The worst downside (besides having to set up and manage the thing) is spam control. Gmail is excellent at this, and Postfix/Amavis/Spamassassin only catches a fraction of the incoming bad stuff. There are cloud services for spam filtering, but they seem expensive for a single user.
I prefer this visualisation;
I wanted to make a cool graphic to show the relative sizes of the IPv4 and IPv6 address spaces. You know, where I’d show the IPv6 address space as a big box and the IPv4 address space as a tiny one. The problem is that the IPv6 address space is so much larger than the IPv4 space that there is no way to show it to scale! To make this diagram to scale, imagine the IPv4 address space is the 1.6-inch square above. In that case, the IPv6 address space would be represented by a square the size of the solar system.
I think this is why logarithms were invented.
There's no bad way to spend $140 B (or more).
Blowing up children in Yemen would stand out as a bad way to spend that kind of money. vs. being put to productive use in the US economy.
As economic stimulus goes, I think I'd rather have bridges that don't fall down and railways that work than 1 Gbps to my home.
If the USG weren't trying to take defacto control of the majority of the Middle East, you could have both.
Quite so. Of course, end-of-war savings (peace dividends) rarely seem to materialize. Still, spending is good for the economy -- even if you only pay people to dig holes in the ground and fill them up. Of course it's still better if they fix bridges and highways and avoid shooting people.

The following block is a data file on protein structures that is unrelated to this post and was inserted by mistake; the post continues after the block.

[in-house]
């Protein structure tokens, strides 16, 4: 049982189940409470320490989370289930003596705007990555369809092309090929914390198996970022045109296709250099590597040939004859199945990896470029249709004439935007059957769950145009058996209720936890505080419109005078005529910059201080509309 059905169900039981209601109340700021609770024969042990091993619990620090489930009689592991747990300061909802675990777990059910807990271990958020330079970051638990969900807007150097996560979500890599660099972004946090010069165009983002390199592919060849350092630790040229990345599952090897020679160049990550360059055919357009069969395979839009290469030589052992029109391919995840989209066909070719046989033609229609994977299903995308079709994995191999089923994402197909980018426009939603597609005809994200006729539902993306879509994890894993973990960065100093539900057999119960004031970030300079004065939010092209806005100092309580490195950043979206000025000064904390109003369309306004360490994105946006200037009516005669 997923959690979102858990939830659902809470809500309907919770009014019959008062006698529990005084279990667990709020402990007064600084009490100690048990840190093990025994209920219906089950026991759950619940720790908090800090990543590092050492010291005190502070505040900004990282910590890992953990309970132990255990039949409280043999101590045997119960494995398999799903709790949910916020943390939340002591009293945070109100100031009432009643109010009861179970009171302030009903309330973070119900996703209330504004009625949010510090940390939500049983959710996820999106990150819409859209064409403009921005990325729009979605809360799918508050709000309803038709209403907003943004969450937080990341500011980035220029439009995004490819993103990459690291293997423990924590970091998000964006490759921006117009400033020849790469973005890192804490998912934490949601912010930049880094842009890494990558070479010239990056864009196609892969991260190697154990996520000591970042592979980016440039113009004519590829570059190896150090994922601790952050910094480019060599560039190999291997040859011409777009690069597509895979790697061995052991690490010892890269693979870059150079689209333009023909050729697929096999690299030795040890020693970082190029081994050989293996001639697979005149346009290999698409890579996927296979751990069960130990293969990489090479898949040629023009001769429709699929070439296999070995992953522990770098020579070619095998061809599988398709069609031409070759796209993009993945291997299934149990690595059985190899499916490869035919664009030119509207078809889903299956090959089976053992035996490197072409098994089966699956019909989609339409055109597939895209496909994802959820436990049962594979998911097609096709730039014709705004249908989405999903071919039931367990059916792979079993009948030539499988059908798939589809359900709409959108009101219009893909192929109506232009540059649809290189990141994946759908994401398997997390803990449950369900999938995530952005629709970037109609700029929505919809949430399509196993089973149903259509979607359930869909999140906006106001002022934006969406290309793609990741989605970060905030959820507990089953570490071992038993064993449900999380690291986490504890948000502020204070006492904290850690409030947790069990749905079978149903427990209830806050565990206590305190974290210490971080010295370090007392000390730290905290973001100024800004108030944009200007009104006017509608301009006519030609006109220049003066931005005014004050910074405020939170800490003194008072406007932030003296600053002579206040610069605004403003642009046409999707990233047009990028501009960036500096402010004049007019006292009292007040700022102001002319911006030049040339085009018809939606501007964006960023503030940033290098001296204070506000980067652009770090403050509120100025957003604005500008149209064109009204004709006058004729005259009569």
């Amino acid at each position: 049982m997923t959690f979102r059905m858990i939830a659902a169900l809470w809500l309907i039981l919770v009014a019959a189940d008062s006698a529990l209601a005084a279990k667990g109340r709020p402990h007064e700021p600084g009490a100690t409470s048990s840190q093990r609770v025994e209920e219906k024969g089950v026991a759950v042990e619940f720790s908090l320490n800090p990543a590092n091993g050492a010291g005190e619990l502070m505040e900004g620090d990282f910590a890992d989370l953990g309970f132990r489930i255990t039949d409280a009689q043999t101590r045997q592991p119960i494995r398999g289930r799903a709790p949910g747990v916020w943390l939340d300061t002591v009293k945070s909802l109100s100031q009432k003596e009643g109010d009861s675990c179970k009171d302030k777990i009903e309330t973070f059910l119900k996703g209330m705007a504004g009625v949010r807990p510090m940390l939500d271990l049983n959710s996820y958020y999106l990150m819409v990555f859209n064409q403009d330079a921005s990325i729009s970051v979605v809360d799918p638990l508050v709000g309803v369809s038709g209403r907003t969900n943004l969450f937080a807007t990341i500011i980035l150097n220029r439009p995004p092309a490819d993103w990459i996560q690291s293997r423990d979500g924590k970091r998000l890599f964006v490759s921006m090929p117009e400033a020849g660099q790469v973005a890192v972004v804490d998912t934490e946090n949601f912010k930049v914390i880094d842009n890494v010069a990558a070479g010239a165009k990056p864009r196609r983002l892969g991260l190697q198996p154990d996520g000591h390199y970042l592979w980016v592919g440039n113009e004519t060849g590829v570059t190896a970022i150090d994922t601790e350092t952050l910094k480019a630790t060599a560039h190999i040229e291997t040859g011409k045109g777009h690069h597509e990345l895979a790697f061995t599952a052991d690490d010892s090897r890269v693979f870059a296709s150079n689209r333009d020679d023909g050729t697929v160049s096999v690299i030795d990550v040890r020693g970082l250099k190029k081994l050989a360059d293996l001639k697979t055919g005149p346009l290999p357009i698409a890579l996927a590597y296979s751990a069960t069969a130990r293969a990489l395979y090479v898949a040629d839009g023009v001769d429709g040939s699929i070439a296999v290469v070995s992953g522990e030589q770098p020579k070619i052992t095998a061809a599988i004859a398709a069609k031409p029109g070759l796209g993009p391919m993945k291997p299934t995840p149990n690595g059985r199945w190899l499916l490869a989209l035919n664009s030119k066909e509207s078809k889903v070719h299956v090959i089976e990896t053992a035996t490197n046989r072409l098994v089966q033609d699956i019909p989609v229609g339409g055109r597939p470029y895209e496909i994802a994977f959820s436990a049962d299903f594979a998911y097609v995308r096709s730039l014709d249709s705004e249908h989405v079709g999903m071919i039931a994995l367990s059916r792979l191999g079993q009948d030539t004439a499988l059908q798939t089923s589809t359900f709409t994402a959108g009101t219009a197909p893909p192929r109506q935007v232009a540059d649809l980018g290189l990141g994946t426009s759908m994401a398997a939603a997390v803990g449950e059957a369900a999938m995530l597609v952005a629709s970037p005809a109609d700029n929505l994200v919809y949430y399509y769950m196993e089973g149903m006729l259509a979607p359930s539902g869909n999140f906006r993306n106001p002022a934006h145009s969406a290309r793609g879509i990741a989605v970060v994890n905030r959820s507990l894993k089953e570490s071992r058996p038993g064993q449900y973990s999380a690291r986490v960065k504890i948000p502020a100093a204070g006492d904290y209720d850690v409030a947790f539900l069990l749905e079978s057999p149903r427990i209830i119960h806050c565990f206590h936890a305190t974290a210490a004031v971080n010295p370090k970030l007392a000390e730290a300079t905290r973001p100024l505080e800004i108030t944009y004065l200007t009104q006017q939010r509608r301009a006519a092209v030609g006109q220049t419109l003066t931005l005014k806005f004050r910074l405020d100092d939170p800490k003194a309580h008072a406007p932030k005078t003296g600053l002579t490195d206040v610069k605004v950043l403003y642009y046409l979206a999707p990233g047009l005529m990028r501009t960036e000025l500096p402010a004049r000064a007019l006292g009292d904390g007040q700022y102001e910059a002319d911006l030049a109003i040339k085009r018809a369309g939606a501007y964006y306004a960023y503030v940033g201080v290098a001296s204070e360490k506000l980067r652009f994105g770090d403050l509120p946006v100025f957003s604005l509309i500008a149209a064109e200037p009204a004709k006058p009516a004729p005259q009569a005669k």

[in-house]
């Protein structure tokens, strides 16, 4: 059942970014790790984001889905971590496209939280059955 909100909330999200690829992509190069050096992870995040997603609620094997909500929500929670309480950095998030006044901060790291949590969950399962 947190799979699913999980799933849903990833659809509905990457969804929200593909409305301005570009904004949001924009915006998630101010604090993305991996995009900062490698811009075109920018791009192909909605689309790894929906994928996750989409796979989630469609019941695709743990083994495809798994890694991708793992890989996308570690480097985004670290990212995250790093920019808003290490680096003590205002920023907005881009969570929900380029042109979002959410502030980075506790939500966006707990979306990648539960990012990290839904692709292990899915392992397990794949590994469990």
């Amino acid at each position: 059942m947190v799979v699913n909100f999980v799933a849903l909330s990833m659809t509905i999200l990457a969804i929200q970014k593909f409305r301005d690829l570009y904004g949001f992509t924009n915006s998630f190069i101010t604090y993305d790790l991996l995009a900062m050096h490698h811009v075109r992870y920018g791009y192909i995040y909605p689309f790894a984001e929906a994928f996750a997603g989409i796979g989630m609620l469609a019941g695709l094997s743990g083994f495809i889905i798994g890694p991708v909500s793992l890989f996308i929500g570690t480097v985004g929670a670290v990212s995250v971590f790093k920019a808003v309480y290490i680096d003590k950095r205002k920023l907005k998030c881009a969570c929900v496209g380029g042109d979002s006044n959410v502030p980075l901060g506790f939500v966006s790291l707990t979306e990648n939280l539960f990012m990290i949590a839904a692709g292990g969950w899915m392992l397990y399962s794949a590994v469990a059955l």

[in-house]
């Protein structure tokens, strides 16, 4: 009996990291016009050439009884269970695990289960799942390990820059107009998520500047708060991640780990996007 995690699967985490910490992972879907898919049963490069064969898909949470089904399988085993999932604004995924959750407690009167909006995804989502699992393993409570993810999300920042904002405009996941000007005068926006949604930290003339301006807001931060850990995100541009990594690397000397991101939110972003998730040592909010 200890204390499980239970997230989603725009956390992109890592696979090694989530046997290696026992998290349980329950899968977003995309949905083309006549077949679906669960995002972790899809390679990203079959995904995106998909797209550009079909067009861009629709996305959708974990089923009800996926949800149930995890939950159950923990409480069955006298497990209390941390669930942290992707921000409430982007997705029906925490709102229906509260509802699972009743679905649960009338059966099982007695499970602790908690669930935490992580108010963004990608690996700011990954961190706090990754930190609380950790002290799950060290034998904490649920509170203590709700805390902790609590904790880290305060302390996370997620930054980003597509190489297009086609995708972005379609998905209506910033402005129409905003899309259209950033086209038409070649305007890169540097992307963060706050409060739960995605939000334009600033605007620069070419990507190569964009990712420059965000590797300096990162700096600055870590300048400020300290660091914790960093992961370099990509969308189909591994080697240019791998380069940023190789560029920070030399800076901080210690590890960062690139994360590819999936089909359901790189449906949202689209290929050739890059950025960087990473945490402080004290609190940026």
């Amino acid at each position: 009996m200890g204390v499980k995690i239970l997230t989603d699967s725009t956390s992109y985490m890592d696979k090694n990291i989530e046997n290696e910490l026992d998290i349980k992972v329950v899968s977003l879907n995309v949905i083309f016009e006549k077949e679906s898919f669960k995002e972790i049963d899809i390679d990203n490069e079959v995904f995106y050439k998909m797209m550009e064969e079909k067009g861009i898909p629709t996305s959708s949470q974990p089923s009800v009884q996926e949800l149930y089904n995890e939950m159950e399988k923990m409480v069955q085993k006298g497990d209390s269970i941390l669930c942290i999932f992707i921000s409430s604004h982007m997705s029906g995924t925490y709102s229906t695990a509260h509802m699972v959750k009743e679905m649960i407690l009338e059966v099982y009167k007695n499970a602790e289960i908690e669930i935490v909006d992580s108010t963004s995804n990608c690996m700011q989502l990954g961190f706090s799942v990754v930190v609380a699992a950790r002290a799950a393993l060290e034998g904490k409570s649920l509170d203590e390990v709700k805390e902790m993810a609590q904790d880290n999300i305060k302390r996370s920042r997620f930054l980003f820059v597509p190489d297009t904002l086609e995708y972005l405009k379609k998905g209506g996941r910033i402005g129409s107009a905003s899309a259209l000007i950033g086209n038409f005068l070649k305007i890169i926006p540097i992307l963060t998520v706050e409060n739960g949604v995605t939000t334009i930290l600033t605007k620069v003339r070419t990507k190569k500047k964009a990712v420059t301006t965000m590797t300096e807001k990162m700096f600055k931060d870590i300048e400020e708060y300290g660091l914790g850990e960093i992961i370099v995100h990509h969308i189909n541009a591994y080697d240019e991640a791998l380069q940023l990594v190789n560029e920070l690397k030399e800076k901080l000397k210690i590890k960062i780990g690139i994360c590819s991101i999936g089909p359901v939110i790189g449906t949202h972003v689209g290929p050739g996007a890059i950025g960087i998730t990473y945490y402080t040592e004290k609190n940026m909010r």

Yes, but the Iraq war benefits the bankers, globalists, and components of the military-industrial-media complex. Nationwide gigabit fiber would chiefly benefit the citizenry and small businesses. So, the Legislators simply can't vote for such a thing!
There's no bad way to spend $140 B (or more). A lot goes into the pockets of workers who dig trenches and string fiber. (We really need those jobs.) Some goes to electronics manufacturers, but it all stimulates the economy -- and serves somebody's interests. The problem is if AT&T, Verizon, et. al. are locked out, especially if it's a government investment.
As economic stimulus goes, I think I'd rather have bridges that don't fall down and railways that work than 1 Gbps to my home. A mere 100 Mbs should keep me happy for the next 5 years, I'm thinking. I making do with 18 at the moment.
I've never heard of Occam's Razor. What is it? I'm imagining some kind of 7 legged, supersonic, invisible shoe.
It's an Olde English Cellphone.
Technically this is called aristocracy
Nope. Plutocracy. Aristocrats are aristocrats because their parents were aristocrats.
It's a British thing. Queen's English. What what.
Why exactly is a fluid necessary? I don't think there is a fluid.
Heat pipes work by evaporating a liquid at the hot end and condensing it at the cold end.. The fancy wicking stuff is to persuade the liquid to move back to the hot place to get evaporated again. See http://en.wikipedia.org/wiki/Heat_pipe .
There's a working fluid there somewhere, it must have come out, and it might be toxic. Or it might give you a high. The review is silent on this.
It's not a revolutionary invention, but it should be very helpful if they can cut the peak and the average power draw on the power grid by a substantial amount. There's an energy cost saving and also transmission grid saving. You don't need such a heavy connection between the train system to the general power grid.